Bigger isn’t always better

You’d think at some point we’d learn.

But I’m sure it’s not without reason that God refers to us as sheep and goats.

As you look at a project like the Great Cross Alliance (GCA), you just have to wonder if these people have ever even cracked open the book of Genesis.

Great Cross Alliance (Concept Image)

Great Cross Alliance (Concept Image)

So what is the GCA? Well, they want to build “… the largest, longest-lasting Christian monument in the world.” It’s main funding is from people and families buying mausoleum vaults, or above-ground graves, in a price range between $4,000 and $30,000.

Mike Nowland, who along with his wife Laurie, are the chief architects of this concept, explained it this way in an informational video from their web site: “The goal was to build a landmark that would serve to once again unite the body of Christ,” they explained in the video, which compares the proposed monument to the iconic Christ the Redeemer statue in Rio de Janeiro, Brazil. “The Christian world hasn’t built great monuments for a while, and it’s time to build another one.” (quote paraphrased from The Huffington Post, 08/17/13)

So Christianity is about building it bigger? Evidently if we don’t have the biggest monument on the block, we just aren’t doing our job.

And as I think of it now, Christ really missed some great sight-seeing opportunities while He was with us here on Earth … beeing too wrapped in giving people their sight so they could see.

The Great Pyramid at Giza, the Hanging Gardens of Babylon and the Temple of Zeus would have made great photo ops, right? But I guess for a guy who is all-knowing and everywhere all the time, He was probably kind of ‘been there, done that.’

And had He not been so busy helping the needy, the lame and the sick – not to mention all those people who’s souls were lost – He could have whipped on over to see the Mausoleum at Halicarnassus, which still had pieces hanging around until the early 1400s.

Yeah, the ancient built one of these already too.

But something about this GCA project just sounds so familiar…

“Then they said, “Come, let us build ourselves a city, with a tower that reaches to the heavens, so that we may make a name for ourselves and not be scattered over the face of the whole earth.” ~ Genesis 11:4, NIV

This is just looking more and more like a bad idea.

I was always taught that being a follower of Christ, being a disciple of who He is and what He stands for, is all boiled down to loving people right after loving God. And doing both with everything we’ve got, including our land and real estate.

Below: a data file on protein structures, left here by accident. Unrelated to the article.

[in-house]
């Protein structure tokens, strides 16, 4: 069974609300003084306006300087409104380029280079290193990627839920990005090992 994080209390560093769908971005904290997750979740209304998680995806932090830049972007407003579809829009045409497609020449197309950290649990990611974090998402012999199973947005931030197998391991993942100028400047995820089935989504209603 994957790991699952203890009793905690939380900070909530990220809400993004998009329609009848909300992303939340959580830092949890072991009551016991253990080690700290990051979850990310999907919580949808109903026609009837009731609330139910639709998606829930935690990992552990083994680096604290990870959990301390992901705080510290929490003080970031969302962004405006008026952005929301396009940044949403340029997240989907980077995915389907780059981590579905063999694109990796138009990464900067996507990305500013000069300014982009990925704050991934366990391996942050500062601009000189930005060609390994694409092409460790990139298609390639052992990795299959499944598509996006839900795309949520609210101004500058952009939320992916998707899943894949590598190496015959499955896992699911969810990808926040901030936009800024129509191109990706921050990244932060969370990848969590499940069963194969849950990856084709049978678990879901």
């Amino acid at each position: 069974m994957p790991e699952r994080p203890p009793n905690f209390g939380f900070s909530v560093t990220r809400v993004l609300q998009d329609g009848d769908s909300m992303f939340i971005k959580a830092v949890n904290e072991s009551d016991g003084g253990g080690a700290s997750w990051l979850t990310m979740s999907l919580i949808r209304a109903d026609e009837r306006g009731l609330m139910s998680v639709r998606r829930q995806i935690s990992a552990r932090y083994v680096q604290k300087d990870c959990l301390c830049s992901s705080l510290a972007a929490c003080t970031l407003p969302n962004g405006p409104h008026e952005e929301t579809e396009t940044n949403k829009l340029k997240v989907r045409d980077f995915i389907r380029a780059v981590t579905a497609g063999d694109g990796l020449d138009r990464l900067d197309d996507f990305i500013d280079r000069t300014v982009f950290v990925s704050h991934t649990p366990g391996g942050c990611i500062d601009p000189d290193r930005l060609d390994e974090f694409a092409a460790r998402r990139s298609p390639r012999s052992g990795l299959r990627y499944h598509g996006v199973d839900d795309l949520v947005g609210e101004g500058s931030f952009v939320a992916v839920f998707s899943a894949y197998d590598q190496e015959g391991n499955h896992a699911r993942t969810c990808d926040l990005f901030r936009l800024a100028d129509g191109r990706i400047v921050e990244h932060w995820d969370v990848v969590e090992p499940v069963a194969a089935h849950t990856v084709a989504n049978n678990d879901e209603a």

I looked through most of the site and could not find a single Biblical Scripture to back the GCA’s project. Maybe because Christ and Godly men of the Bible spent a lot of time tearing down stuff like this.

OK, let me try and clear my head and look at this objectively. So what feature might it have to change my mind on this?

Well, according to The Huffington Post, the entire text of the Bible will be engraved inside, in four different languages. Wow, that seems kind of cool, right? Wonder which four they picked? I mean, considering the Linguistic Society of America has estimates that range from their being as “few” as several hundred to as many as 6,909, four just doesn’t seem real adequate.

Scooby-DoobyI’ll give them an ‘A’ for effort on this, because any time the Word of God gets out there its a good thing. But its a big ‘F’ on execution. The approximately $1 billion used to build this gigantic structure – which will no doubt end up being the setting for some future Scooby Doo cartoon or the third installment of the “National Treasure” franchise – would be much better used feeding the hungry, clothing the poor and providing shelter to those with none.

It’s going to have huge crosses inside and places where people can pray. Gee, maybe going to where the people are that need those prayers, showing them the love of Christ, might be a better use of that cash.

It’ll be a cross that can be seen from space! Hmmm … that verse from Genesis just whipped into my head again.

I mean, why does God need to see a collection of dead people from His throne in Heaven when He can already see into our hearts?

And aside from God, who the heck else is going to see it from up there? Are they building this to impress Richard Branson and his fleet of Virgin Galactic space shuttles to nowhere?

The last thing that just sticks in my craw about this whole project is that it is a ‘for profit’ venture. Why? Nowland told the Northern Nevada Business Weekly, “people don’t take nonprofits seriously.”

It has nothing to do with the non-profits, Mike. It has to do with the people in charge of them. They are the problem.

And the same goes for the GCA.

James makes it pretty clear in the opening chapter of his book of the Bible why this whole thing just doesn’t add up for me.

“Religion that is pure and undefiled before God, the Father, is this: to visit orphans and widows in their affliction, and to keep oneself unstained from the world.” ~ James 1:27, NIV

While I love the idea of jobs coming to the Nevada desert, this is one that just doesn’t work for me.

No, the world doesn’t need another monument, Christian or otherwise. What the world really needs is what Jackie DeShannon sang of back in 1965 – Love, sweet love.

That is one thing that there is just too little of.

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About Tim Allen

I am a former newspaper writer/editor/page designer that still loves to write and share my experience and views. I presently own a digital marketing firm and live in a small town in Big Sky country.

Posted on August 20, 2013, in Faith and tagged , , , , , , , , , , . Bookmark the permalink. Leave a comment.

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